Carter was around 12 when he started playing mandolin. It quickly took the place of the guitar as his favorite instrument, though he stuck with guitar on gigs with his father, who was playing mainly the mandolin at that point. Jason’s inspirations came from the progressive side of bluegrass: He’d copy every Tony Rice guitar lick he heard and immerse himself in albums by the New Grass Revival, Hot Rize, and the Johnson Mountain Boys.
Then, in his mid-teens, Carter discovered Del McCoury. “He sounded different from anyone I’d heard before,” he remembers. “His timing was so good, right on top of the beat. He could sing really high and piercing, but he also had an amazing low end.
“Hearing Del changed everything for me.”
Specifically, it pushed him straight toward the heart of traditional bluegrass. Equally important, the fiddle, with the way it complemented McCoury’s vocals, stirred something in him that guitar and mandolin had left untouched. He’d been intrigued with the way Jerry Deer, another of his father’s friends, had played the instrument during those gatherings at the Carter house. But hearing McCoury and his band persuaded Jason to put down the pick and pick up the rosin.
He began by asking his father to show him the basics; they worked up an old tune, “Ragtime Annie.” After a while Carter moved on to teaching himself as he had already learned guitar and mandolin, by sitting next to a turntable, playing selected passages from LPs, and mimicking what he heard until he’d nailed it. He set the bar high, with a Bobby Hicks fiddle break on the tune “Big Spike Hammer,” and moved on from there.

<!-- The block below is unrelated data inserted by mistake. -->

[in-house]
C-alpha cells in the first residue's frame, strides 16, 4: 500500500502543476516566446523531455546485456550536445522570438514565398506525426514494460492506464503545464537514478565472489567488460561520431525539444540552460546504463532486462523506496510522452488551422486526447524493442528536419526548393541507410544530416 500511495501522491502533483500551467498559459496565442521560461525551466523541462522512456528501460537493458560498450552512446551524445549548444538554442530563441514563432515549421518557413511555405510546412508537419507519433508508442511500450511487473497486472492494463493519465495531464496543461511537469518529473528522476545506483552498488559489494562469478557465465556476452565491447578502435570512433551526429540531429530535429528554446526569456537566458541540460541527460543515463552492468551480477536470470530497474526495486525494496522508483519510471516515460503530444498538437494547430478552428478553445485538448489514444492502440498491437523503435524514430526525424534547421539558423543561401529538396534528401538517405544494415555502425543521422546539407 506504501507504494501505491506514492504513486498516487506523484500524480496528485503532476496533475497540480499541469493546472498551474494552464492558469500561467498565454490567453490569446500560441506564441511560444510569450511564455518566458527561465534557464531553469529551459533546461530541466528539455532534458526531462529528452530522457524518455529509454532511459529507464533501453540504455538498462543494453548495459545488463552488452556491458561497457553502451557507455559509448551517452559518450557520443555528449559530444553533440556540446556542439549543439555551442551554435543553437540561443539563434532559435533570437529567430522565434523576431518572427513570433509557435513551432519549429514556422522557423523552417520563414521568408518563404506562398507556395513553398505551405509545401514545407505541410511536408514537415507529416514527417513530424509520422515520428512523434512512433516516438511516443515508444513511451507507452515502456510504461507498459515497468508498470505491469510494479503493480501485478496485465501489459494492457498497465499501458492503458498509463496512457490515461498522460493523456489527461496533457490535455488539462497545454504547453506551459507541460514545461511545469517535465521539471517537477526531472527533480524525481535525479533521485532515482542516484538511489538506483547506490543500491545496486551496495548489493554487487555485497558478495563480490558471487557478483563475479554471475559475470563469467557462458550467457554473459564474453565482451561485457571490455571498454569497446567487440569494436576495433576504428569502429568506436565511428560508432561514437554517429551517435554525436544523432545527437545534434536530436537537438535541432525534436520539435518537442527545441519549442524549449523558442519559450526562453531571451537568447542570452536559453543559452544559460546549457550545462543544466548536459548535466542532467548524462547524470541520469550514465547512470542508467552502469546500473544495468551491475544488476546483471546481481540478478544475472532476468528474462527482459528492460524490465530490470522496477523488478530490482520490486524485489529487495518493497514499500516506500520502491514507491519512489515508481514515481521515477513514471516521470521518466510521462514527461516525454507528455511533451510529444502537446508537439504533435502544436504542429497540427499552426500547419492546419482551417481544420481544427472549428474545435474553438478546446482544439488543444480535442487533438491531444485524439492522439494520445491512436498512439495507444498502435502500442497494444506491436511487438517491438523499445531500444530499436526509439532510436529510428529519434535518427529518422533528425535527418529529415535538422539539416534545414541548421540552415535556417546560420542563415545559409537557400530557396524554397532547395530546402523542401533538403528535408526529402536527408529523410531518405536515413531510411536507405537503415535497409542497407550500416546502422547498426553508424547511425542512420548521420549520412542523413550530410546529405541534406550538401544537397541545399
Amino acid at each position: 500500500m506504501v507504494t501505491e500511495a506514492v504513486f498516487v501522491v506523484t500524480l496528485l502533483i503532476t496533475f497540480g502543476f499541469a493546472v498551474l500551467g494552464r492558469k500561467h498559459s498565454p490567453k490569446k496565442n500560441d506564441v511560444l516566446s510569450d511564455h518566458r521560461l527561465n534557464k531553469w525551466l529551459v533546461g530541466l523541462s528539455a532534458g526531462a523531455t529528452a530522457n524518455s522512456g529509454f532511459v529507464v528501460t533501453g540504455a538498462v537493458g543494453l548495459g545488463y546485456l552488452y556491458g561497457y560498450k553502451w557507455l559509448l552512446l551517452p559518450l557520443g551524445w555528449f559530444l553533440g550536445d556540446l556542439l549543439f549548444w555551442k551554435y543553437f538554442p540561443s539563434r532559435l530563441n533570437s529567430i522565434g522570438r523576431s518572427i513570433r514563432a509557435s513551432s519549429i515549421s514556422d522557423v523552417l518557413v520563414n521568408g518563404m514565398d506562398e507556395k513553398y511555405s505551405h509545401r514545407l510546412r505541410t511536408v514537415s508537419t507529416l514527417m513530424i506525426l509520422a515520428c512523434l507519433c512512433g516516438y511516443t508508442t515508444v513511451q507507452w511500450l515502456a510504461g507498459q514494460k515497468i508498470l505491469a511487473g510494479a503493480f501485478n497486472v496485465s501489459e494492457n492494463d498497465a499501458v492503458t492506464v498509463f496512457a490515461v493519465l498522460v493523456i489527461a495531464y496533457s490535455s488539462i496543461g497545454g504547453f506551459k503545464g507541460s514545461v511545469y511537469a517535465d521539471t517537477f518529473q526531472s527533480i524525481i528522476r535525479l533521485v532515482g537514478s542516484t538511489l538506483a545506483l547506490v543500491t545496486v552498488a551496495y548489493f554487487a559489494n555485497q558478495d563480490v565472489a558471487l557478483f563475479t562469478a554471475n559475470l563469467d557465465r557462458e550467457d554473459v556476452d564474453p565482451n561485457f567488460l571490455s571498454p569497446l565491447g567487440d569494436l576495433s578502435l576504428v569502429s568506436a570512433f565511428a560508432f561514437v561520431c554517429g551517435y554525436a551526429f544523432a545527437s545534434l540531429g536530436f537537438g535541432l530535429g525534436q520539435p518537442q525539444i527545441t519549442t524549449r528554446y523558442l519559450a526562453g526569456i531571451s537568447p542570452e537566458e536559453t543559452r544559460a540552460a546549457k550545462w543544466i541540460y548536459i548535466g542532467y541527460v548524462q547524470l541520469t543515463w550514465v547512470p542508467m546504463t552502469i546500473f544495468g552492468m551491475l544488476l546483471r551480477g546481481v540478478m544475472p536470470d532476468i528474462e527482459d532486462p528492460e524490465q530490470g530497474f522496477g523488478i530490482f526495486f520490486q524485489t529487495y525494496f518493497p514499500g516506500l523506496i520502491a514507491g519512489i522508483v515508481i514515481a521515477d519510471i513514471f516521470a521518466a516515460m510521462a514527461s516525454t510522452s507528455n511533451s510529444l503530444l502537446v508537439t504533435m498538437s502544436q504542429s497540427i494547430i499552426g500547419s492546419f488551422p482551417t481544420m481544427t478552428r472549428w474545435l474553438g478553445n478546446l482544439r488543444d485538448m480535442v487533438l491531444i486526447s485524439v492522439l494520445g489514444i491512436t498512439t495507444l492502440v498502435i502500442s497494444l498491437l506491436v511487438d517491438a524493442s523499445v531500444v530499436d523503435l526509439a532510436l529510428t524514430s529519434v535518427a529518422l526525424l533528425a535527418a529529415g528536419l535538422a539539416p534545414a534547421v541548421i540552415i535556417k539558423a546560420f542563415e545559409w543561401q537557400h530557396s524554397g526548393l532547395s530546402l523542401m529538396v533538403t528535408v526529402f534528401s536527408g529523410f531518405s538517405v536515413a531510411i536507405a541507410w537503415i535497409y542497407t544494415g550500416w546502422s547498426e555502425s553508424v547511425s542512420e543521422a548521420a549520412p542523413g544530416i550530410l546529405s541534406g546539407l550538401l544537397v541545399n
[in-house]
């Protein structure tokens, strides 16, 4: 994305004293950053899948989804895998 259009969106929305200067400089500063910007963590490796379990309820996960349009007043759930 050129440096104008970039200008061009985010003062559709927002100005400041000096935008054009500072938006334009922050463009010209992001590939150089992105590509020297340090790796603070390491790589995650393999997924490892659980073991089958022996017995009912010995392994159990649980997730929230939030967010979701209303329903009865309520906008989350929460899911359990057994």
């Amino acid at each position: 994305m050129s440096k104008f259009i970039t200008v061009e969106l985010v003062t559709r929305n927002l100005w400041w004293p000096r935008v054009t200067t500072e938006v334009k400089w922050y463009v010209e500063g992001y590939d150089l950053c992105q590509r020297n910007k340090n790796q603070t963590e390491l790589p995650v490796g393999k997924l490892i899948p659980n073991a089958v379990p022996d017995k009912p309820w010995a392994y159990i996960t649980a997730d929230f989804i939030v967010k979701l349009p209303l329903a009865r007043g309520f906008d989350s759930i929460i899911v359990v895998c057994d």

“It wasn’t easy,” he admits. “It was tough at first for me to get the feel of holding the bow. But then I saw Tim O’Brien [of Hot Rize] on TV. He had a different grip, with his thumb underneath the frog and his hand lying on top. I started holding the bow that way and found it a lot more comfortable; I still hold it that way now.”
Aside from practicing some hoedown rhythm patterns he’d heard from Paul Warren and other early bluegrass fiddlers, Carter based his education almost entirely on copying how fiddlers played behind singers. “I never even learned many fiddle tunes,” he says. “I remember learning ‘Katy Hill’ from a recording by Georgia Slim [aka Robert Rutland], who was a great player. But mostly I listened to how the fiddle player backed up the singers. Bobby Hicks [of Bill Monroe’s Blue Grass Boys and Porter Wagoner’s band] was one of the greatest backup players ever. Everything he did complemented the singer, and that really hit home with me. I also listened a lot to Chubby Wise, who had the best tone I’ve ever heard. He could get more out of one string or even one note than anybody.